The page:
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Is there any workaround for the following issue?

An attribute argument must be a constant expression

I want to use decimals in an attribute’s parameter.

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What attribute? –  AMissico May 4 '10 at 9:40

1 Answer 1

Unfortunately you can't use decimals in attribute values, as the CLR itself doesn't really know about System.Decimal type - it's not a primitive type like int, double etc. The C# compiler basically fakes it for const fields of type decimal, but it can't achieve the same effect with attributes.

From the C# 3 spec, section 17.1.3:

The types of positional and named parameters for an attribute class are limited to the attribute parameter types, which are:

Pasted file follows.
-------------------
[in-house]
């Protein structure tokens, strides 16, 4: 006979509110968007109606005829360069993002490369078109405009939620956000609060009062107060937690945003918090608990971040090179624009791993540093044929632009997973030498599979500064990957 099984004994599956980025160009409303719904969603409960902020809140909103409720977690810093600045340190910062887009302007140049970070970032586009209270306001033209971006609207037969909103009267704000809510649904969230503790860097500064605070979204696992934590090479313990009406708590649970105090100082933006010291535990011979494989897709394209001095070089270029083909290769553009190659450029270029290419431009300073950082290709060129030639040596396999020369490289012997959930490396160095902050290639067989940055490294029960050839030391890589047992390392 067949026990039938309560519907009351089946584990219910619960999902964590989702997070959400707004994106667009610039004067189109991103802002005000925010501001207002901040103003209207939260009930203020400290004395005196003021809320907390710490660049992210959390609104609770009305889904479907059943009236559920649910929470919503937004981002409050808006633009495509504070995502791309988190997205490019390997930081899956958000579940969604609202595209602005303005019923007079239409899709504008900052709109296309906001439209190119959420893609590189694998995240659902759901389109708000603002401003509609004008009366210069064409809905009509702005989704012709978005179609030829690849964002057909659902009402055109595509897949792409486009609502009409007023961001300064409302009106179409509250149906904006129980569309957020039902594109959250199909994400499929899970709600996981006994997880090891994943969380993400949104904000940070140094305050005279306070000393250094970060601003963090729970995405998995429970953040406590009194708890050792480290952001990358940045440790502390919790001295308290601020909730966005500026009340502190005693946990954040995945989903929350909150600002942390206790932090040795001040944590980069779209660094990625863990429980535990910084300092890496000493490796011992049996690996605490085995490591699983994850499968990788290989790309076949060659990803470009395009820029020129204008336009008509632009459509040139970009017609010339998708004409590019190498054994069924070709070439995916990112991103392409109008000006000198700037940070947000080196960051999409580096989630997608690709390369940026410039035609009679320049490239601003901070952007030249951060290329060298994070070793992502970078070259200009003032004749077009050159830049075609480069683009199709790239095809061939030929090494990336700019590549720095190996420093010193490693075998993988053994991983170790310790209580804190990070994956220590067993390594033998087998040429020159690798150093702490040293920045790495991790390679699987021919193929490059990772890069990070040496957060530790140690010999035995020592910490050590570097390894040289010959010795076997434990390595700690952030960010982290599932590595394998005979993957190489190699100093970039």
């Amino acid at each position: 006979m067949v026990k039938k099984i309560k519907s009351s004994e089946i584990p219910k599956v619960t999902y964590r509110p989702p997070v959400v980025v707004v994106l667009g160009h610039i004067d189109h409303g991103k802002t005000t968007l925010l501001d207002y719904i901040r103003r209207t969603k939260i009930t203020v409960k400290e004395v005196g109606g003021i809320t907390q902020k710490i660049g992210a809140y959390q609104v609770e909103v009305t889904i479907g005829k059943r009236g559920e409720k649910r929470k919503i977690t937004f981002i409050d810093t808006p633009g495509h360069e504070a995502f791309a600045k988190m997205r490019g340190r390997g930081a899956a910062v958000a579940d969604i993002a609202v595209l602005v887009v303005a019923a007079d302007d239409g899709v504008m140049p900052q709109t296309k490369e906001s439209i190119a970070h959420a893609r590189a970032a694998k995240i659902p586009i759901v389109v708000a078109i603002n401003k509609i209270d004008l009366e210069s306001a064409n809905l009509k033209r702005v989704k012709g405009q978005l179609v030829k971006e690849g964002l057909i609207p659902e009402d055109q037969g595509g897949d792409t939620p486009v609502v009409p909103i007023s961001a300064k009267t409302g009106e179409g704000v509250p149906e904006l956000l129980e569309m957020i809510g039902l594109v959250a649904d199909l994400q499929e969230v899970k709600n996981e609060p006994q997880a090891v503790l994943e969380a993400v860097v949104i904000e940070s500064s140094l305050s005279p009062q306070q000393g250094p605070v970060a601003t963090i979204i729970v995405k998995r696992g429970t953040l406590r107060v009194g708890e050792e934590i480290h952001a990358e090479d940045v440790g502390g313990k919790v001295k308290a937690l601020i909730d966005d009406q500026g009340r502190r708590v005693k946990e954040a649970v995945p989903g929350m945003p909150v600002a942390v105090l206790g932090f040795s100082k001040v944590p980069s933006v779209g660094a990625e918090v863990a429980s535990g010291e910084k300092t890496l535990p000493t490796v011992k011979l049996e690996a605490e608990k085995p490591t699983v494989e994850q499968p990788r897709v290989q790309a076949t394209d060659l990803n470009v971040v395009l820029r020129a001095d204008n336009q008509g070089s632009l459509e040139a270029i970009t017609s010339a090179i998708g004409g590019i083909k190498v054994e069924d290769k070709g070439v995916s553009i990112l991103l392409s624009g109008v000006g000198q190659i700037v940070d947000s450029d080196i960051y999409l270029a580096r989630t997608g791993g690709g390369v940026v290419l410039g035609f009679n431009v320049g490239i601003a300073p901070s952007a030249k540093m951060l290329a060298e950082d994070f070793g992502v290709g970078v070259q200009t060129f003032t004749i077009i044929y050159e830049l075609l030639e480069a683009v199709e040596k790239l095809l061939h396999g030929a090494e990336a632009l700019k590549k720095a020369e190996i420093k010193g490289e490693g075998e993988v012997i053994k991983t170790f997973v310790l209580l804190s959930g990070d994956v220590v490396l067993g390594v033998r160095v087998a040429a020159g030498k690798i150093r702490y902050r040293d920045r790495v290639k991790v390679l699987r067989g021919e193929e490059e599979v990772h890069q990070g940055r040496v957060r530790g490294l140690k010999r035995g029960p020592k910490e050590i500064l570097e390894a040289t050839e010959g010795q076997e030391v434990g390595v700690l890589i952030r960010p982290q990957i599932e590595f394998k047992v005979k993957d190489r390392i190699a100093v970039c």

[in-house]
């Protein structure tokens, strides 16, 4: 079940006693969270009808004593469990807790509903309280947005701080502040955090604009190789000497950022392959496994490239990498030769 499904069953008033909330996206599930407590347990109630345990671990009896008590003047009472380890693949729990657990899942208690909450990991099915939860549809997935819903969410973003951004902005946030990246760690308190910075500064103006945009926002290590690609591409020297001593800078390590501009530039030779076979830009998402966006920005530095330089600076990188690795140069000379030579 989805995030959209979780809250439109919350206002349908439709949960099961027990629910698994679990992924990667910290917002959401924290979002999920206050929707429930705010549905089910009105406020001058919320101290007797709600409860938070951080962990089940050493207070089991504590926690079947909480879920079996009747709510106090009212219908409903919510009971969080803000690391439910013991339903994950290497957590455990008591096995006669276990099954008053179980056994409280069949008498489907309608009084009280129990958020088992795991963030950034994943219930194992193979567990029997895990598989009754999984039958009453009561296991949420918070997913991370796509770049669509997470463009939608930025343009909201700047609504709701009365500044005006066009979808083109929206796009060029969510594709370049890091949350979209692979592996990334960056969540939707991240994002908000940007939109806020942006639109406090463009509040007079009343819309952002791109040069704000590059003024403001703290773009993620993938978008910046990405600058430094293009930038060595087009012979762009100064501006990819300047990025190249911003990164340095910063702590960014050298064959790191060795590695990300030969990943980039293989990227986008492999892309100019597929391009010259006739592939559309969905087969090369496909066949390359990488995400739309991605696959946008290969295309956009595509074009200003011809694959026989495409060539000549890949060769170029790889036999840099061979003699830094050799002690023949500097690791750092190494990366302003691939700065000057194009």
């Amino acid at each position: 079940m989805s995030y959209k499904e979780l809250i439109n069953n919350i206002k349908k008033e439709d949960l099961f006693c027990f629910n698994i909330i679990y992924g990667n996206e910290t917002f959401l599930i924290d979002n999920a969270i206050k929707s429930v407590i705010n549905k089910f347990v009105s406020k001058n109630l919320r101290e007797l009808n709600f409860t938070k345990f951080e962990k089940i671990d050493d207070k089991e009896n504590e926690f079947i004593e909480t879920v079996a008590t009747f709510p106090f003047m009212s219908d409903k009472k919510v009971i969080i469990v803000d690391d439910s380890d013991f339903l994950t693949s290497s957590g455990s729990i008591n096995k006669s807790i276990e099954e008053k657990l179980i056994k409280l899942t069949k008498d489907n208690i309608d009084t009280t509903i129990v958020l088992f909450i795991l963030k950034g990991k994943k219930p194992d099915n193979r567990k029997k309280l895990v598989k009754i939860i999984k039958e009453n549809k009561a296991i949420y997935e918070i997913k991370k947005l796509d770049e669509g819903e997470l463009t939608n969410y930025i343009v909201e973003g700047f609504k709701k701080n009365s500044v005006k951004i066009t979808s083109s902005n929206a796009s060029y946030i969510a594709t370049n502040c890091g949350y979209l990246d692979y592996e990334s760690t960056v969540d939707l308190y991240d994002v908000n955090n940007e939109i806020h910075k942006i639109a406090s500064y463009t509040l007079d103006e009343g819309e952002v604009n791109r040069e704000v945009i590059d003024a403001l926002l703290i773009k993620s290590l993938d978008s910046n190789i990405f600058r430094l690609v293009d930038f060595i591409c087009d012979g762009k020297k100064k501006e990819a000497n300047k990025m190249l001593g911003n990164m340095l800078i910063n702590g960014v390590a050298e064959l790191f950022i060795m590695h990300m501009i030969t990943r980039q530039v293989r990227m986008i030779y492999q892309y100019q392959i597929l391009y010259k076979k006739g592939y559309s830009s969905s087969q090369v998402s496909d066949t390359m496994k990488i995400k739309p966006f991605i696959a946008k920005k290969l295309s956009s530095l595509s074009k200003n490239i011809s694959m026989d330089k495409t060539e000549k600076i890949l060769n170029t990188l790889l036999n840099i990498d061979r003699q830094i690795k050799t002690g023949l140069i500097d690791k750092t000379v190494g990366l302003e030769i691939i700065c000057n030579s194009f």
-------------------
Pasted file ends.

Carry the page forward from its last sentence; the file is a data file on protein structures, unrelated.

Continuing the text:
• One of the following types: bool, byte, char, double, float, int, long, sbyte, short, string, uint, ulong, ushort.
  • The type object.
  • The type System.Type.
  • An enum type, provided it has public accessibility and the types in which it is nested (if any) also have public accessibility (§17.2).
  • Single-dimensional arrays of the above types.

Then later in section 17.2:

An expression E is an attribute-argument-expression if all of the following statements are > true:

  • The type of E is an attribute parameter type (§17.1.3).
  • At compile-time, the value of E can be resolved to one of the following:
    • A constant value.
    • A System.Type object.
    • A one-dimensional array of attribute-argument-expressions.
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